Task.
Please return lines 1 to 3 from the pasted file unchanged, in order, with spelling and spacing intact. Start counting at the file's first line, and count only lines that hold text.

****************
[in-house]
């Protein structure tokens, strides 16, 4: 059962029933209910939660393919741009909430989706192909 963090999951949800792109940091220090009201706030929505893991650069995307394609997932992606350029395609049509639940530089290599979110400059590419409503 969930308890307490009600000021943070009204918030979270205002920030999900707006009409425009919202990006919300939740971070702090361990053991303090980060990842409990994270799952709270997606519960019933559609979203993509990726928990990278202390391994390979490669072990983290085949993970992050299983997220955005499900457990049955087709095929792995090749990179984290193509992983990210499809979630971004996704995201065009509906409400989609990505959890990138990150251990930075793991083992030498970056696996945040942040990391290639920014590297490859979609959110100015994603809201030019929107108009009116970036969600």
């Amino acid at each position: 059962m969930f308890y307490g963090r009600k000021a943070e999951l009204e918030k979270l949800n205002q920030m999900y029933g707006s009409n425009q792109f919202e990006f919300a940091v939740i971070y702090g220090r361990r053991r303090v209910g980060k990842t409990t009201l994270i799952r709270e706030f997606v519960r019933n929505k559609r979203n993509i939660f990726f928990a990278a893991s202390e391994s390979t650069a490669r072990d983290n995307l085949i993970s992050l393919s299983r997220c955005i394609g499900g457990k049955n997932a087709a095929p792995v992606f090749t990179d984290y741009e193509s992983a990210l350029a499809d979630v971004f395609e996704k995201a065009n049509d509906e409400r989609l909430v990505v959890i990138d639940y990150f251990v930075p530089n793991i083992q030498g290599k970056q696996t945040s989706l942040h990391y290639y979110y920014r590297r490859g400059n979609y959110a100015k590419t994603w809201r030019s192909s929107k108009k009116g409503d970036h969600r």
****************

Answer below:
[in-house]
């Protein structure tokens, strides 16, 4: 059962029933209910939660393919741009909430989706192909 963090999951949800792109940091220090009201706030929505893991650069995307394609997932992606350029395609049509639940530089290599979110400059590419409503 969930308890307490009600000021943070009204918030979270205002920030999900707006009409425009919202990006919300939740971070702090361990053991303090980060990842409990994270799952709270997606519960019933559609979203993509990726928990990278202390391994390979490669072990983290085949993970992050299983997220955005499900457990049955087709095929792995090749990179984290193509992983990210499809979630971004996704995201065009509906409400989609990505959890990138990150251990930075793991083992030498970056696996945040942040990391290639920014590297490859979609959110100015994603809201030019929107108009009116970036969600």
């Amino acid at each position: 059962m969930f308890y307490g963090r009600k000021a943070e999951l009204e918030k979270l949800n205002q920030m999900y029933g707006s009409n425009q792109f919202e990006f919300a940091v939740i971070y702090g220090r361990r053991r303090v209910g980060k990842t409990t009201l994270i799952r709270e706030f997606v519960r019933n929505k559609r979203n993509i939660f990726f928990a990278a893991s202390e391994s390979t650069a490669r072990d983290n995307l085949i993970s992050l393919s299983r997220c955005i394609g499900g457990k049955n997932a087709a095929p792995v992606f090749t990179d984290y741009e193509s992983a990210l350029a499809d979630v971004f395609e996704k995201a065009n049509d509906e409400r989609l909430v990505v959890i990138d639940y990150f251990v930075p530089n793991i083992q030498g290599k970056q696996t945040s989706l942040h990391y290639y979110y920014r590297r490859g400059n979609y959110a100015k590419t994603w809201r030019s192909s929107k108009k009116g409503d970036h969600r």